'We just didn't play anywhere near our best rugby'
The Big Interview: Sam Arnold
It was an awesome ascent to start at centre for Munster in a Champions Cup semi-final, but Sammy Arnold found the defeat, and fall that followed, far too humbling.
Johann van Graan's side departed Bordeaux-Mérignac Airport with their loyal fans cheering them to the plane. However, after a 27-22 loss at Stade Chaban-Delmas it was another upsetting journey home.
"We were all so gutted after the game and then we came into the airport and we had the thousands and thousands of fans clapping us and cheering for us. It was absolutely unbelievable," says Arnold.
"I actually felt a bit embarrassed that they were being so good to us after the display we put out there. It goes to show how good the Munster support are.
"They are incredible and they always stick by their team through thick and thin."
And those fans have suffered heartbreak on and off the pitch in recent years, but right now the loss to Donnacha Ryan's Racing 92 is most pertinent.
For Arnold, he began 2017-'18 with Ulster Bank League Division 1A outfit Garryowen, and his dramatic rise and progress saw him lock down a midfield berth for his adopted province.
The 22-year-old London-born and raised youngster joined Ulster in 2015, and after his subsequent arrival in Limerick last season, injury meant he only played once for Munster.
Arnold made his debut in an impressive 80-minute showing against Benetton Rugby at Thomond Park in November 2016, but that was all he could manage in his first campaign.
A succession of knee injuries cost him minutes with the senior side, but Arnold did help the Munster 'A' side to lift an historic B&I Cup title.
This season Arnold finally began to get some luck on the injury front, and with five tries in 15 appearances, he has been prolific.
The former Ballynahinch clubman has established a formidable centre partnership alongside Rory Scannell. Both players have been involved in the Irish set-up recently, while Jaco Taute and Chris Farrell remain out with injury.
But Arnold would have preferred another season progressing slowly behind the scenes, rather than having to experience last weekend's painful defeat from centre stage.
"It was a strange season for me personally. I started off in the AIL with Garryowen and ended up in a Champions Cup semi-final. It was pretty surreal," says Arnold.
"It didn't make the loss any easier last weekend though. I would probably rather to not have any involvement if we would have reached the European final or won the thing instead.
"But it is the way it is and you have to get on with it. You have to move on and keep progressing as a player."
It's been a tough week for the province but Ulster await in a massive inter-provincial derby at Thomond Park tomorrow.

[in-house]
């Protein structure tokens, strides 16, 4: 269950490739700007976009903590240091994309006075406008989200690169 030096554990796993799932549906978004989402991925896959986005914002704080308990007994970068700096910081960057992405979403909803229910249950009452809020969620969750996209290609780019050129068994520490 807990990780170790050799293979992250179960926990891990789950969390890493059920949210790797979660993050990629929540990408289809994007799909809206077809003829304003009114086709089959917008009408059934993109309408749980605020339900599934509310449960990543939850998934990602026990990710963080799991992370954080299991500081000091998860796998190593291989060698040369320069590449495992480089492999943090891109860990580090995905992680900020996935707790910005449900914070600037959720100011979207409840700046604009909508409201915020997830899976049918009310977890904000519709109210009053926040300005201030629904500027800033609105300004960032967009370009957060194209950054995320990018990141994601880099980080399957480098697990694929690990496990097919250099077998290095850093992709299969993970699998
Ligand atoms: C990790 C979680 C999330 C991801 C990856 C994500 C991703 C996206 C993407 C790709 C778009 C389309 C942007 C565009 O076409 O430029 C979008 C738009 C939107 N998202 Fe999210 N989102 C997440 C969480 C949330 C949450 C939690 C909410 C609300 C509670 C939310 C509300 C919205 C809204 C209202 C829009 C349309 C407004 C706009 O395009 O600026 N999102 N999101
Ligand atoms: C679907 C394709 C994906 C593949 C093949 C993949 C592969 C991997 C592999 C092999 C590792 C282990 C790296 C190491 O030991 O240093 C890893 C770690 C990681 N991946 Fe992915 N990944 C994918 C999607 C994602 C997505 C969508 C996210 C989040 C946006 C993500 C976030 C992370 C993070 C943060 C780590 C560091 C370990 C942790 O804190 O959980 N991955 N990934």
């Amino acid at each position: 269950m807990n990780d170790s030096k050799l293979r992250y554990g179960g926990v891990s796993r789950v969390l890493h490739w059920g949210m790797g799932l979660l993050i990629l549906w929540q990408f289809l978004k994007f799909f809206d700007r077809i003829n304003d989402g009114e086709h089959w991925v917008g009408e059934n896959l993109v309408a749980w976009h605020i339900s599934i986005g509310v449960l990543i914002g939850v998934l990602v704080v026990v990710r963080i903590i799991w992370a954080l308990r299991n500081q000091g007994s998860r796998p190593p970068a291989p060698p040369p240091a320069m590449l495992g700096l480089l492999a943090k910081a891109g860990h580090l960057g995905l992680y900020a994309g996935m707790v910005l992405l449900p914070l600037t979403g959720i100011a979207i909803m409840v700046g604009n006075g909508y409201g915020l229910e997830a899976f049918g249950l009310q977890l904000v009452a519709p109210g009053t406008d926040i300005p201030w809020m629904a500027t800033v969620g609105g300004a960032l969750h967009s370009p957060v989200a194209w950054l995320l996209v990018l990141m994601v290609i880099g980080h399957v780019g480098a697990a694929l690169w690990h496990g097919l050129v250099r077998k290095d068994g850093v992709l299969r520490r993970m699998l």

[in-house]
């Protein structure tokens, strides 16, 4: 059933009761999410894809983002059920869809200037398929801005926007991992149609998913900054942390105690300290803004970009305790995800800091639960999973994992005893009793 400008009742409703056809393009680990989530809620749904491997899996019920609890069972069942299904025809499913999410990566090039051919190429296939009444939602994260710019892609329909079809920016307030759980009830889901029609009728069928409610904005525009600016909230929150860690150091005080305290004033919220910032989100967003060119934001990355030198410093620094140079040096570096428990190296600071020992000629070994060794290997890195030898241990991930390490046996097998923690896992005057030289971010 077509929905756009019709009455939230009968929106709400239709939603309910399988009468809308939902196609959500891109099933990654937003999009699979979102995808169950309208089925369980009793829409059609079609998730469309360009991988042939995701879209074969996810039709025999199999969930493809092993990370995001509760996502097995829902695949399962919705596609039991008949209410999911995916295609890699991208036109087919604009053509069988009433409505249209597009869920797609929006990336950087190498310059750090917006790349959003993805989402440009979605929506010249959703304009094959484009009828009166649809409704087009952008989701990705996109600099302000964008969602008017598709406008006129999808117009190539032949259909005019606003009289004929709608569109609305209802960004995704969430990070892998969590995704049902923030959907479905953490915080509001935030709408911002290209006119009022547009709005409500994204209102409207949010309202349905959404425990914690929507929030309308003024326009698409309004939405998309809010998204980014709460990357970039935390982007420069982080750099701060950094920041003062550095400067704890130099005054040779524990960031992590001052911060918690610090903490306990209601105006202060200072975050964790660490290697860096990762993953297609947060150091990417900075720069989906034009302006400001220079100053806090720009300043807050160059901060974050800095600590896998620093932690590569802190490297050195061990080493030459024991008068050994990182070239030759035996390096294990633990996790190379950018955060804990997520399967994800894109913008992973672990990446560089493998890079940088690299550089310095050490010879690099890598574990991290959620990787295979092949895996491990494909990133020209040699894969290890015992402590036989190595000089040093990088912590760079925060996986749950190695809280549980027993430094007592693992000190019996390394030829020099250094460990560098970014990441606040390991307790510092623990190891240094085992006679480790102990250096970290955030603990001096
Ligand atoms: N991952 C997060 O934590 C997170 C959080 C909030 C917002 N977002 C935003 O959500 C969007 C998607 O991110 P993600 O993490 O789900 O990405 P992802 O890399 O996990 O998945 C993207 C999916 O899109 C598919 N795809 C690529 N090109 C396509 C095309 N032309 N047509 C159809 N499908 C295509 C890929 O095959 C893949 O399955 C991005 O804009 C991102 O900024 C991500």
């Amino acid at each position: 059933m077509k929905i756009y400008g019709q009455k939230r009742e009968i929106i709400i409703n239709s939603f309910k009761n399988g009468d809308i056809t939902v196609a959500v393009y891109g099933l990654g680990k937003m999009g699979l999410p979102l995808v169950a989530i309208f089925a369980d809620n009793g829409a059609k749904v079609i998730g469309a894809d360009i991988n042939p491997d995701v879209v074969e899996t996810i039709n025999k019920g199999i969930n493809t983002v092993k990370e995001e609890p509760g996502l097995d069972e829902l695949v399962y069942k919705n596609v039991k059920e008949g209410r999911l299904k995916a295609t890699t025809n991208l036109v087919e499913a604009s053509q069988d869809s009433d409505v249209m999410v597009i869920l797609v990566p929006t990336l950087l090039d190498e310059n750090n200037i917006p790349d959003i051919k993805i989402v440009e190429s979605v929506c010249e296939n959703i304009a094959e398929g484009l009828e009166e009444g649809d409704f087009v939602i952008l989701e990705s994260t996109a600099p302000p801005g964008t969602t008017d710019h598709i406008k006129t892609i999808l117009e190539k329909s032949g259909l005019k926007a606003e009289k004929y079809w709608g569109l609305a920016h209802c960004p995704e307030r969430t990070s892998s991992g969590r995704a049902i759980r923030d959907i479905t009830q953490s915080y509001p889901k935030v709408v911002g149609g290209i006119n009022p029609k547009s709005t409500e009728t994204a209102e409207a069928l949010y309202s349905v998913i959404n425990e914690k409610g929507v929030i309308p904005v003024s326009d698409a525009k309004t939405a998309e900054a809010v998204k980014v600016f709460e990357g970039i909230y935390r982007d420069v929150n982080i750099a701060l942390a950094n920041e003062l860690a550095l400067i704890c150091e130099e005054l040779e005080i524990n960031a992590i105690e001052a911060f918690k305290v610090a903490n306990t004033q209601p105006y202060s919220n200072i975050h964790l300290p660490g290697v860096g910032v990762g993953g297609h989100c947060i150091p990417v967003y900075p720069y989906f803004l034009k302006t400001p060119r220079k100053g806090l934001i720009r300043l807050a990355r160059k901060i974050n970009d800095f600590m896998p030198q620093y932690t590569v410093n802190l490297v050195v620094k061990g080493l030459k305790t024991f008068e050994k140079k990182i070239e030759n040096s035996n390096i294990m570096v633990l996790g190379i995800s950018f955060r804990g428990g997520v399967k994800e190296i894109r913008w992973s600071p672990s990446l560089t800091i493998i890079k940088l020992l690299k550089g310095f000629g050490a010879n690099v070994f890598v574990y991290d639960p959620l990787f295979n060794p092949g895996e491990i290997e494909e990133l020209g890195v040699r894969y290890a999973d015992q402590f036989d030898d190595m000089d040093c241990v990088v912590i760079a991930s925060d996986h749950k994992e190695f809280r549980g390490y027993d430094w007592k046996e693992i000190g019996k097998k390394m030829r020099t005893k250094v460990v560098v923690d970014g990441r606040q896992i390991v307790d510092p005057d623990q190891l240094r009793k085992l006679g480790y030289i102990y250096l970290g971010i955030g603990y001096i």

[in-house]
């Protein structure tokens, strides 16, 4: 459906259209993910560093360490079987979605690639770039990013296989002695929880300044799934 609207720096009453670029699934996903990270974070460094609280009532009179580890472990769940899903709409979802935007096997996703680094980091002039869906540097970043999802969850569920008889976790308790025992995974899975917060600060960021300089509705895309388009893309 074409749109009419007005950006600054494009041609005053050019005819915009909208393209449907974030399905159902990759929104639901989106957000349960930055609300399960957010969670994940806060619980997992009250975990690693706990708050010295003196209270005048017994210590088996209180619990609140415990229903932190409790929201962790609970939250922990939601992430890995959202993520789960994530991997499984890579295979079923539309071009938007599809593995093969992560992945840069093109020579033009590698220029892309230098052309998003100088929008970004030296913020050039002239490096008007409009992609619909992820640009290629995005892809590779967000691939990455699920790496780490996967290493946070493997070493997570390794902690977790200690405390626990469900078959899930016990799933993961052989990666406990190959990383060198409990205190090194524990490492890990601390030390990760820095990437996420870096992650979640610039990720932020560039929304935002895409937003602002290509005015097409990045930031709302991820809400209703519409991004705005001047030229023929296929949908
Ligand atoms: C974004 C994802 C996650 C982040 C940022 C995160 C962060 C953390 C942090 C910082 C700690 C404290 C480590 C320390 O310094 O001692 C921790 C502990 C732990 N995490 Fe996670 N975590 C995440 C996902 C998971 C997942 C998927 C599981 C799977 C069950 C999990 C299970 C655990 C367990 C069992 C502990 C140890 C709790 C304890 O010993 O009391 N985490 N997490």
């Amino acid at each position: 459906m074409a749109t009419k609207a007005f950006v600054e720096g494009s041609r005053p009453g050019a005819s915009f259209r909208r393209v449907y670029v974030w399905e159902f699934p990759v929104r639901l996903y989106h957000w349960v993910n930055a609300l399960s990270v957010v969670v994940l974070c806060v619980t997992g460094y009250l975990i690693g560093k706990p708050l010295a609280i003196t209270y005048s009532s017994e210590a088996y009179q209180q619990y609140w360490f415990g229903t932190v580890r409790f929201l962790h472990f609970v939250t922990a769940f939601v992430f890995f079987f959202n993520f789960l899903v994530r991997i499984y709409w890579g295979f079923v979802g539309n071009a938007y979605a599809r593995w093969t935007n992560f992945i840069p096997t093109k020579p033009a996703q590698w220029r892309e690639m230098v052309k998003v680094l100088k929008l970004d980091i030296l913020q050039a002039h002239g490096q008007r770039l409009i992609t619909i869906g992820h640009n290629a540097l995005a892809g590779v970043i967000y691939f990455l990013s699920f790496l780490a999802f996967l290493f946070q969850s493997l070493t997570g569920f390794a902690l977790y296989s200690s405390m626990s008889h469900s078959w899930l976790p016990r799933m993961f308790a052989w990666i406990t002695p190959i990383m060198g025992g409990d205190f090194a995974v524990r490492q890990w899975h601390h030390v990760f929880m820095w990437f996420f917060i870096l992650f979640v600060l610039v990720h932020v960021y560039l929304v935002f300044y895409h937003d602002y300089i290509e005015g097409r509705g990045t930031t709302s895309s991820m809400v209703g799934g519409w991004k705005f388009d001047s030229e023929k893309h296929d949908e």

The knockout stages of the Guinness PRO14 await, but it's important for Munster to gain momentum ahead of the quarter-finals, as they aim to win their first piece of silverware since 2011.
"Everyone is pretty flat after the game against Racing. We are disappointed as a group and we know what we put out there on the pitch was not a fair reflection of what we can do on our day," adds Arnold.
"Once we had all of the injuries this year we have been doubted all over the place, and people didn't give us a hope against Toulon in the Champions Cup quarter-finals.
"It hurts a lot right now. But you have to stomach it, bottle up that feeling, and make sure that it doesn't happen again.
"We have met that Racing team a lot and we thought we had a real chance of getting into a European final this time.
"But on the day Racing just started off hot and Teddy Thomas and a few of their other backs were on fire. It was tough to deal with but we just didn't play anywhere near our best rugby this time.
"It is a bit of a tough pill to swallow but we can't really mope around about it. We have a PRO14 quarter-final on the way, and before that we want to get back on the horse against Ulster this weekend.
"It's been a season of ups and downs. We had a big change in the coaching staff in the middle of the season. The way the new coaches came in it has been unbelievable. They have fitted straight in and guys have taken to them like a duck to water. They have been unbelievable.
"The PRO14 is the sole ambition for us here at Munster now. We are going to be giving it absolutely everything to try and get some silverware."
Arnold qualifies to play for Ireland through his Irish mother, Jackie, and he has played ten times for the Ireland U-20s in the past.
And with his brilliant form this season, a place on the summer tour to Australia has become a distinct possibility. But a place in Joe Schmidt's plan isn't something Arnold is dwelling on just yet.
"I haven't thought about Ireland a lot. When I was younger I would have tried to look ahead a bit and it never worked out for me," says Arnold.
"Robbie Henshaw is back playing and playing well now. And there is a lot of good centres at the moment. I just want to take it one game at a time now. Especially after the way things worked out last weekend.
"I just want to get back playing as soon as possible and take it one game at a time."
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